Critic Picks for 2018-19 season

Wed Aug 22, 2018 at 12:20 pm

By Lawrence A. Johnson

Matthew Polenzani (with Nadine Sierra) sings the title role of Mozart’s “Idomeneo” October 13- November 2 at Lyric Opera. Photo: Marty Sohl / Metropolitan Opera

2018-19 is shaping up as one of the least adventurous seasons on Chicago’s classical scene since CCR launched nearly a decade ago. It almost seems as if many of the large organizations and presenters are engaged in a private tournament to see who can provide the most familiar and least interesting repertoire. Sad!

Fortunately, the local music beat is varied and expansive enough that one can still come up with intriguing Critic Picks for this season. The following nine events stand out amid the sea of safety-first programming.

The Collaborative Works Festival. September 5-7

The landscape for serious vocal recitals is even more barren than usual in Chicago’s upcoming season. Fortunately, the Collaborative Arts Institute of Chicago is once again expertly filling the void with its Collaborative Works Festival. Vocal artists this fall include CAIC cofounder, tenor Nicholas Phan, soprano Jennifer Johnson Cano and baritone Tyler Duncan. The festival’s 2018 rep casts an even wider and more adventurous net than usual: a commissioned world premiere by Missy Mazzoli, alongside song cycles by Brahms, Schoenberg, Ralph Vaughan Williams and Leos Janácek.

Handel’s Serse. Haymarket Opera. September 29-October 2

Haymarket Opera has gone from strength to strength in its recent productions of Ariane et Bachus and L’Orontea, and the time is right for the company to finally tackle an evening-length Handel work with Serse. Mezzo Suzanne Lommler takes the title trousers role of the amorous King of Persia, backed by a cast of company regulars including Angela Young Smucker, Erica Schiller, Ryan de Ryke and David Govertsen. One of Handel’s richest works, the three-act serio-comic opera contains much indelible music, not least the celebrated “Ombra mai fu”—the most beautiful aria ever sung to a tree.

Mozart’s Idomeneo. Lyric Opera. October 13-November 2

Matthew Polenzani is at the top of his game these days and having the American singer tackle the solo part in Mozart’s greatest tenor role is self-recommending. With Andrew Davis conducting and a supporting cast that includes Erin Wall and Janai Brugger, this is easily the best bet at Lyric Opera this season.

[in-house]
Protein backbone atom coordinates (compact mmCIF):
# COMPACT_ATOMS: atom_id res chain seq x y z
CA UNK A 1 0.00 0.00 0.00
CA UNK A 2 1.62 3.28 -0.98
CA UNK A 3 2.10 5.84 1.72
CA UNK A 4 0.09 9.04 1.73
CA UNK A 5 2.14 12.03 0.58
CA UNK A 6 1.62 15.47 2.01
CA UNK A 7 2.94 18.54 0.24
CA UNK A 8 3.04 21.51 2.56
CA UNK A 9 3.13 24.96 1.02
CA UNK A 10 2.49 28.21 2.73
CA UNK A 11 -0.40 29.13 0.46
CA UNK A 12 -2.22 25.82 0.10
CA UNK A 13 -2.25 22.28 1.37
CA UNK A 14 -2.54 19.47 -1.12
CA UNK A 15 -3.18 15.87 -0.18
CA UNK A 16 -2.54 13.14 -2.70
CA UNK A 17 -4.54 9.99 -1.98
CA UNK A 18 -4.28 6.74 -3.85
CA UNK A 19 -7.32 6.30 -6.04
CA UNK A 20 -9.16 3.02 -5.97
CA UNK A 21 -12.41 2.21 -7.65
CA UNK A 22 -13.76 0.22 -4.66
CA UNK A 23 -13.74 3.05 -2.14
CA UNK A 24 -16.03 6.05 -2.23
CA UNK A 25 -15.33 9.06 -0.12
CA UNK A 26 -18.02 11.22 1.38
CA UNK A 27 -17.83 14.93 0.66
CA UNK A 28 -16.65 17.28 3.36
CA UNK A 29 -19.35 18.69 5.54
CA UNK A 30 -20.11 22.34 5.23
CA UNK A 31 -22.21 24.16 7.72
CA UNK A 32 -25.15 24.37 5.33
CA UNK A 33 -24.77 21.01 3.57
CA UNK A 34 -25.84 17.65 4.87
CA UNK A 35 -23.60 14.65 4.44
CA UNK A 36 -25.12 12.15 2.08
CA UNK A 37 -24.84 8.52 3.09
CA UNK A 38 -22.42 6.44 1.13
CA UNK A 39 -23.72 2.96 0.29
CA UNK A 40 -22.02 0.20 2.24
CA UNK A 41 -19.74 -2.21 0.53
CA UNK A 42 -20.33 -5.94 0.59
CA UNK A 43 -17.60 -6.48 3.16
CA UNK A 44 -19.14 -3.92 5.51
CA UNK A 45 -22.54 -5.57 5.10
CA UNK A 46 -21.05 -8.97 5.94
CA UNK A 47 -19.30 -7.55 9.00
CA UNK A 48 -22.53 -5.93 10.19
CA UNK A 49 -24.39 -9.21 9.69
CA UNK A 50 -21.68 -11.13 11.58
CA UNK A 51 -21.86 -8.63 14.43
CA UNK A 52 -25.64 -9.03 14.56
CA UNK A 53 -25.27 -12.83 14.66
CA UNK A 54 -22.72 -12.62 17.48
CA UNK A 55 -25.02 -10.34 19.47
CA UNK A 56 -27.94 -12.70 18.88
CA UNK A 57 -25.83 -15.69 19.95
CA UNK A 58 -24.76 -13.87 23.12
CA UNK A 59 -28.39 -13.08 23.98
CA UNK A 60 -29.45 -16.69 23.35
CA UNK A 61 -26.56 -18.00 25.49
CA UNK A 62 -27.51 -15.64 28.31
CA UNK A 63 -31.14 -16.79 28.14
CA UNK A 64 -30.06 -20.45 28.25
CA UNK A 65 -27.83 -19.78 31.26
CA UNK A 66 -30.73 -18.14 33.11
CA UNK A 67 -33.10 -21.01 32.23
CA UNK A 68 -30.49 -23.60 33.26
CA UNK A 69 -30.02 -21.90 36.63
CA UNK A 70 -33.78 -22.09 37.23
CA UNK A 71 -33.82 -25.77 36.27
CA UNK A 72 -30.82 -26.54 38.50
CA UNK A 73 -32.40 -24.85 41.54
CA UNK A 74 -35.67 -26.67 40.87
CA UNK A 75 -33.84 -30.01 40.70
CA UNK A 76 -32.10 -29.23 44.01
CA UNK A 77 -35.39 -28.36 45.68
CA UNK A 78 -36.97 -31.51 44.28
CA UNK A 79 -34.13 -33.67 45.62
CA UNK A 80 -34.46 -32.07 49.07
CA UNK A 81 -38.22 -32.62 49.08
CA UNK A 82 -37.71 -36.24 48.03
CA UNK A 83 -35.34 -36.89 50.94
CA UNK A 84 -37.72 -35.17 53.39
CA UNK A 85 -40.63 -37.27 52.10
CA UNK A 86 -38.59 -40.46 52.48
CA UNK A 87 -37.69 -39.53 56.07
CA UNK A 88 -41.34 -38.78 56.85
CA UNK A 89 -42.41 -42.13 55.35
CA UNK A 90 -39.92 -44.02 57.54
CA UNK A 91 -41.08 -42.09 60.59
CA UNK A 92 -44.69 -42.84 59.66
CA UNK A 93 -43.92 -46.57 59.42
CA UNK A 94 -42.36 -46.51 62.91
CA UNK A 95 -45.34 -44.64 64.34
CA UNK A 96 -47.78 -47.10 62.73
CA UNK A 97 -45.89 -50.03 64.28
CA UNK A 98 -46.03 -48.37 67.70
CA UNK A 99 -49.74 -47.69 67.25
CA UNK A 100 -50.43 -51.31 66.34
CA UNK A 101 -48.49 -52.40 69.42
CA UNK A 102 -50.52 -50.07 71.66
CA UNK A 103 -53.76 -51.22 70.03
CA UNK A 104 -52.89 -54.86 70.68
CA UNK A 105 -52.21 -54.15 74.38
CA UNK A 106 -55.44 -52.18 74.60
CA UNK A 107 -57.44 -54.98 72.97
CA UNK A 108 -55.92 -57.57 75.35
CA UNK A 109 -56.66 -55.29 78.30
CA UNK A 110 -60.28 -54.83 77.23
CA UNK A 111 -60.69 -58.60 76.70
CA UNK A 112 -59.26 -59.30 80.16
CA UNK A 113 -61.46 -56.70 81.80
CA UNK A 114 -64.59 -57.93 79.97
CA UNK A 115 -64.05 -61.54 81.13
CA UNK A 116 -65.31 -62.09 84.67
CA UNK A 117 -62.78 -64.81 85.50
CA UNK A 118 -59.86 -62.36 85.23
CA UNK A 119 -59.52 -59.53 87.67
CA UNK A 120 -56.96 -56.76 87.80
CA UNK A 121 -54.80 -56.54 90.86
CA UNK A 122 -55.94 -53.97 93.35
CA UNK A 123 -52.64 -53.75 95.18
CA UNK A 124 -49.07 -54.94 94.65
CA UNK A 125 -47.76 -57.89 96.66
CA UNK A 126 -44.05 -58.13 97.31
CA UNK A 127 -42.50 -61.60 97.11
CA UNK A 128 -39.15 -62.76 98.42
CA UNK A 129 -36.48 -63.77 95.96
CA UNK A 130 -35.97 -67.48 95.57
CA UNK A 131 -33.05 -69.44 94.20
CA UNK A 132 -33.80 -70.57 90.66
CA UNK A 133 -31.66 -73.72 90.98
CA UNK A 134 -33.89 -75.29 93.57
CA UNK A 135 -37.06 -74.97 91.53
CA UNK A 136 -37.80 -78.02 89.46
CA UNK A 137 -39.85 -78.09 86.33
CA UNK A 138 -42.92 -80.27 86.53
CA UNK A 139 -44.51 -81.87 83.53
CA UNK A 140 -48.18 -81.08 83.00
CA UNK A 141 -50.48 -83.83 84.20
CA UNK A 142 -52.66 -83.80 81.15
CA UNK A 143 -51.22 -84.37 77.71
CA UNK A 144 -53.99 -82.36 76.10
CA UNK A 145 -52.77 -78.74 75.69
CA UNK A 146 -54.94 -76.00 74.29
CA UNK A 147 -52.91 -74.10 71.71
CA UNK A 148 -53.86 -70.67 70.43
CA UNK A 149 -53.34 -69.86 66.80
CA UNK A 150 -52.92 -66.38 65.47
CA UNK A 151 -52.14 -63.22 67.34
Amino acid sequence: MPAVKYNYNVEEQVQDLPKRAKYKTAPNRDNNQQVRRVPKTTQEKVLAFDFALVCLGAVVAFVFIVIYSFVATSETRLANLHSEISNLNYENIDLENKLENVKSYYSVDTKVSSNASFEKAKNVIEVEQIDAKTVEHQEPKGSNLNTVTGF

Charpentier’s Acteon and Rameau’s Pygmalion. Opera Atelier. November 15-16

In a bounteous fall for Baroque opera, the Toronto-based Opera Atelier makes its Chicago debut at the Harris Theater with a double bill of French Baroque masterworks. These performances will be sumptuously staged with a corps de ballet, and the Tafelmusik Baroque Orchestra in the pit.

Bach’s Christmas Oratorio. Music of the Baroque. November 25-26

Declan McGovern, Music of the Baroque’s new executive director, has a stated goal of bringing new audiences into the hall for MOB concerts. In his first programmed season, that populist outreach is evident: MOB will make its Pritzker Pavilion debut on Sept. 12 with a program of excerpts from favorite Baroque and Classical works; and the fall season contains ample box-office bait, like Vivaldi’s Four Seasons, Bach’s Second Orchestral Suite and the Mozart Requiem.

MOB’s best bet for 2018-19 is Bach’s epic Christmas Oratorio (complete). After music of Mozart, Jane Glover is at her best in large-scale Baroque vocal works such as this.

Jake Heggie’s “Moby-Dick” will have its Chicago premiere April 25 and 28 at Chicago Opera Theater. Photo: Dana Sohm

Massenet’s Cendrillon. Lyric Opera. December 1-January 20, 2019

A wild card pick since Andrew Davis has tapped Siobhan Stagg, a virtually unknown Australian soprano, to make her company debut in the title role of Cinderella. Massenet’s gorgeous, neglected score seems to finally be waltzing in from the shadows with a well-received Met production last year, which will travel here. Alice Coote is Prince Charming and Marie-Eve Munger, the Fairy Godmother. These holiday-new year performances mark Cendrillon’s belated Lyric Opera premiere.

Strauss and Bartok. Chicago Symphony Orchestra; Esa-Pekka Salonen, conductor. March 28-April 2

Esa-Pekka Salonen’s concerts with the CSO are invariably season highlights. The Finnish conductor is only booked for a single week this season but his program promises to be a striking one: Richard Strauss’s brilliant tone poem Also Sprach Zarathustra, and Bartok’s bleak, atmospheric opera Bluebeard’s Castle with soloists Michelle De Young and John Relyea.

Jake Heggie’s Moby-Dick. Chicago Opera Theater. April 25 and 28

For many, Jake Heggie’s Moby-Dick is the finest American opera of recent decades; kudos to Chicago Opera Theater for bringing this important, belated Chicago premiere to local audiences. Heggie’s tightly wrought setting of Herman Melville’s sprawling, complex novel manages to hit all the book’s high points as well as the lurking subtexts in music that is memorable and theatrically effective. Thomas Studebaker takes on the role of the obsessed Captain Ahab, with Aleksey Bogdanov as Starbuck, Vince Wallace as Queequeg, Andrew Bidlack as Greenhorn and Summer Hassan as Pip. Lidiya Yankovskaya conducts, with a well-received production from Utah Opera.

Verdi’s Aida. Chicago Symphony Orchestra; Riccardo Muti, conductor. June 21-25

Riccardo Muti’s concert performances of Verdi operas have been consistent high points amid the repetitive, Eurocentric programming that has largely characterized his CSO tenure. These season-ending concert performances of Verdi’s Aida promise to be in the same grand tradition with Krassimira Stoyanova in the title role, Francesco Meli as her lover Radames, Anita Rachvelishvili as Amneris, and Kiril Manolov as Amonasro.

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